Often I will see something that strikes me, but I am in a hurry and rush past. Then I cannot stop thinking about what I have just seen, so I return. Even if I have only my cell phone, I snap some pictures, because I know that I am going to want to think about (and share) what's caught my attention. Walking under the scaffolding erected around a building this winter I noticed that some of the branches had been tucked underneath. I wondered how they would fare. And then I forgot about them. A week ago I happened to be on the same route. The trees, sturdy urban pears, as it happens, were resplendent, leafed out. But what was truly wonderful was that the branches trapped by the metal siding were equally boisterous. They were on their own time clock, a bit delayed in their development. But they were blooming.
At around the same time a friend sent me a lovely little book of days--meaning, a book that one is expected to read one page at a time, every day. I'm usually not good with such contours. I want to rush ahead through the month, look back to see what I missed over the year. But I decided to curb that enthusiastic impulse as best I could and instead focus on where I was (supposed to be.) I feel, at some intuitive level, that I'm in one of those life "wrinkles" (a karmic moment?) in which I am meant to be learning a very important lesson--but I'm not sure what it is. I'm really training myself to be open to leads--"what the universe hands you" as some put it.
The book is 365 Tao: Daily Meditations, by Deng Ming-Dao. Since college, I've been drawn to routing around in the literature and living of Tao, and as my younger son is studying the same, I'm humming alongside him. I try to keep open avenues of connection with family and with friends--those conversational highways often require maintenance, keeping up, finding on ramps, that sort of thing.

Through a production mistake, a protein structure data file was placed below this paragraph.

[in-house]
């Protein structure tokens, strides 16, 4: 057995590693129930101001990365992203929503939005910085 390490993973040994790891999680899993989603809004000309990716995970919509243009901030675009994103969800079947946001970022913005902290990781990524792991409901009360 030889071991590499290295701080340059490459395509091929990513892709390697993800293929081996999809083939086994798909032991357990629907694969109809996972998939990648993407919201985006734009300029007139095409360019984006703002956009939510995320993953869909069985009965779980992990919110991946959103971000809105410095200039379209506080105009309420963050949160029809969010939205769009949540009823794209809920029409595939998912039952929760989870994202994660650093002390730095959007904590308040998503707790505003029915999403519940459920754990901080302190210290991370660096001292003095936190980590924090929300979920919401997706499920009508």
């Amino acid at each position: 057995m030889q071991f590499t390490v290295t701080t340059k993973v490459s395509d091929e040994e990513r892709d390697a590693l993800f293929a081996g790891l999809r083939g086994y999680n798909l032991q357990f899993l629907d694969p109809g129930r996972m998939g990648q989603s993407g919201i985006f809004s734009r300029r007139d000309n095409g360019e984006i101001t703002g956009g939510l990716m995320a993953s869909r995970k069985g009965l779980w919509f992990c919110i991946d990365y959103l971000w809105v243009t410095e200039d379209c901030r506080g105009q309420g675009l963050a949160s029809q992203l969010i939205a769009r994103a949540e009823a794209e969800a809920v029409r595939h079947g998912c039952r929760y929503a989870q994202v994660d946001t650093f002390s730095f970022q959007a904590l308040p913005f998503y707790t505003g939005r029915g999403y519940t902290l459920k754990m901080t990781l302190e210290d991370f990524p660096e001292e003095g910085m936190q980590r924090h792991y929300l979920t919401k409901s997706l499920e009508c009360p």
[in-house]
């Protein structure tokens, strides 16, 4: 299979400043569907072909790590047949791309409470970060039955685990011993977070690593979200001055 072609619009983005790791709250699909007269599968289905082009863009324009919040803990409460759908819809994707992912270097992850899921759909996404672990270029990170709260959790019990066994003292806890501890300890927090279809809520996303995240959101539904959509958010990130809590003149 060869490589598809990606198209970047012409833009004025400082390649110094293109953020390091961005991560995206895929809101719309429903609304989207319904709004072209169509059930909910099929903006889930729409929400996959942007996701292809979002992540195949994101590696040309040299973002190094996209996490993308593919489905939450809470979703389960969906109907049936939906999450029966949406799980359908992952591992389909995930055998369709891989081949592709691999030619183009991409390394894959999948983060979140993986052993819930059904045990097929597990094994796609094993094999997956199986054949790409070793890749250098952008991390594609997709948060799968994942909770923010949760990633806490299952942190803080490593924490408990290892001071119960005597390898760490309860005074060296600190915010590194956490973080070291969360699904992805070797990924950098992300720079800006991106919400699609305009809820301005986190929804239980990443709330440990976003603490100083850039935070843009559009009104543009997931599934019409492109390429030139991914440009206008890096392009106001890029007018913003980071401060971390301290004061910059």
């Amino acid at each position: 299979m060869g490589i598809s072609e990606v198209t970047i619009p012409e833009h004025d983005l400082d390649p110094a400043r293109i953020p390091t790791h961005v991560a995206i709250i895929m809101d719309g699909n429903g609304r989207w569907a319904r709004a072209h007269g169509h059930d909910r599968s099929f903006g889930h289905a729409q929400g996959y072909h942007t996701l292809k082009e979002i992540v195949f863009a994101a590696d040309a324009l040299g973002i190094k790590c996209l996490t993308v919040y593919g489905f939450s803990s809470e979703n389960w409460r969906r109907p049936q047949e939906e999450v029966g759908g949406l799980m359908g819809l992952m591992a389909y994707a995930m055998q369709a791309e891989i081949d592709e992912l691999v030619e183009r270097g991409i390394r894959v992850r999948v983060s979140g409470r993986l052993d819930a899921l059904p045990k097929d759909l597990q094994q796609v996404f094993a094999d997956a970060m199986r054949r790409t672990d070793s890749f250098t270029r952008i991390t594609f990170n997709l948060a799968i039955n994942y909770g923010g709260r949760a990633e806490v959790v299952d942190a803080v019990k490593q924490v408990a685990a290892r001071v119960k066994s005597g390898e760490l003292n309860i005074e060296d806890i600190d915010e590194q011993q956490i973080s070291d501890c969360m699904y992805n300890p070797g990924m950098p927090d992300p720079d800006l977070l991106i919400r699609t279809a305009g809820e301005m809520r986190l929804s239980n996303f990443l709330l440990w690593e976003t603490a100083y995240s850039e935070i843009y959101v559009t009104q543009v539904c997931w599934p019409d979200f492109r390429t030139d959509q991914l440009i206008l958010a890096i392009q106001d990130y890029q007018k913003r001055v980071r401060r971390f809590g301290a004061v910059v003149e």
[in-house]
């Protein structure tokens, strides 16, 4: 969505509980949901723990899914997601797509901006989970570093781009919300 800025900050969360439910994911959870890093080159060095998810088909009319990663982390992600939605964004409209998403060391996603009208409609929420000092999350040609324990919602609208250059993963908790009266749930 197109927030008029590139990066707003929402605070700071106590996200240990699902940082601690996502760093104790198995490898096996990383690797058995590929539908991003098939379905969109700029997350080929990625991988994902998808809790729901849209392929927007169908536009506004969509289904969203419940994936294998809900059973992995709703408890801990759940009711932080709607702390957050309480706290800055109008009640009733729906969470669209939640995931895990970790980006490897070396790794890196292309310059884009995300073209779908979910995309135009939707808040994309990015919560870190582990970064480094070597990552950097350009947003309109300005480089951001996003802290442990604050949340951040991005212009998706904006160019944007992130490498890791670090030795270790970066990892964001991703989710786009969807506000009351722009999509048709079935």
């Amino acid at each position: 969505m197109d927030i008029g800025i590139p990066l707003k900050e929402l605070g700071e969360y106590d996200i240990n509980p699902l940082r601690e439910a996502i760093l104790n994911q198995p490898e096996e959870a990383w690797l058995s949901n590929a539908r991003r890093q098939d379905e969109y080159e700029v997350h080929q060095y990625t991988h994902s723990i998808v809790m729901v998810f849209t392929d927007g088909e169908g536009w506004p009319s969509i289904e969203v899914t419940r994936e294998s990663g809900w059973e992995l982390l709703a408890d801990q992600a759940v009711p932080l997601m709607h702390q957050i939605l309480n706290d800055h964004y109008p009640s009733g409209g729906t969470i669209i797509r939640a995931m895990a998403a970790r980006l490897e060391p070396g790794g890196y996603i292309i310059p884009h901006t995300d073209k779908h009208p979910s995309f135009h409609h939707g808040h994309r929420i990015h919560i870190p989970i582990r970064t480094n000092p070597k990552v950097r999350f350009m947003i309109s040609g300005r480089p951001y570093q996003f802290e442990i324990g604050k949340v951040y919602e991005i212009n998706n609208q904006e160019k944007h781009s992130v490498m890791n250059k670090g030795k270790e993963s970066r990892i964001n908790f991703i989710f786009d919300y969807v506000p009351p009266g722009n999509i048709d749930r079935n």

Theo, as a ten-year old, once complained about an adult he wasn't connecting with, and whom he felt didn't appreciate him: "We just don't have topic compatibility, Mom." I had never considered that concept but since then have found it enormously useful. Techies refer to "stickiness"-- or "connectivity". Velcro is a useful image, and so are burrs. (Can there be too much connection?) Some peoples' minds connect, affinities instantly spring up and there is no limit to talking, searching, examining, getting to know one another. With others, meh.
Anyway, a recent entry in 365 Tao is about "Acceptance", and in metaphorical spirit it seems to be about rain and drought. (Useful enough, that: the writer advises that we not plant a garden of water-demanding flowers during drought, as that is ignorant and egotistical.) But acceptance does not mean passivity or stagnation. "Those who follow Tao do not believe in being helpless," he writes. "They believe in acting within the framework of circumstance."
And perhaps that's why those flowering branches stopped me in my tracks. "I am Tao," they seem to say. "I am trapped under scaffolding, out of the light, away from rinsing showers. The wind cannot even shake my flowers loose. But what do I do? I bloom, anyway! The scaffolding is actually a marvelously-textured backdrop for my extravagant beauty--like the meticulously-raked grooves of sand in a Zen garden, against which prickly pine needles will look soft and feathery. My blossoms have nothing to do with my circumstances. They have to do with who I am. My beauty comes from deep within, from the essential core of my being, from my rootedness. I will make the most of this unfortunate circumstance. Because I cannot help myself. I must bloom."
Lately I seem to be hearing so many stories of people feeling trapped, stuck, unhappy in their lives, unable to take root. Does acceptance help? Does seeing how you are, in adversity, help you see who you are? So: Whether or not you have topic compatibility with someone you love: Bloom. Whether or not you feel noticed, attended to, in the sunshine of someone's attention: Bloom. Whether or not you asked to be pinned up against life's scaffolding: Bloom. Unfold in your own time, but bloom, because that is who you are, no matter what the circumstance.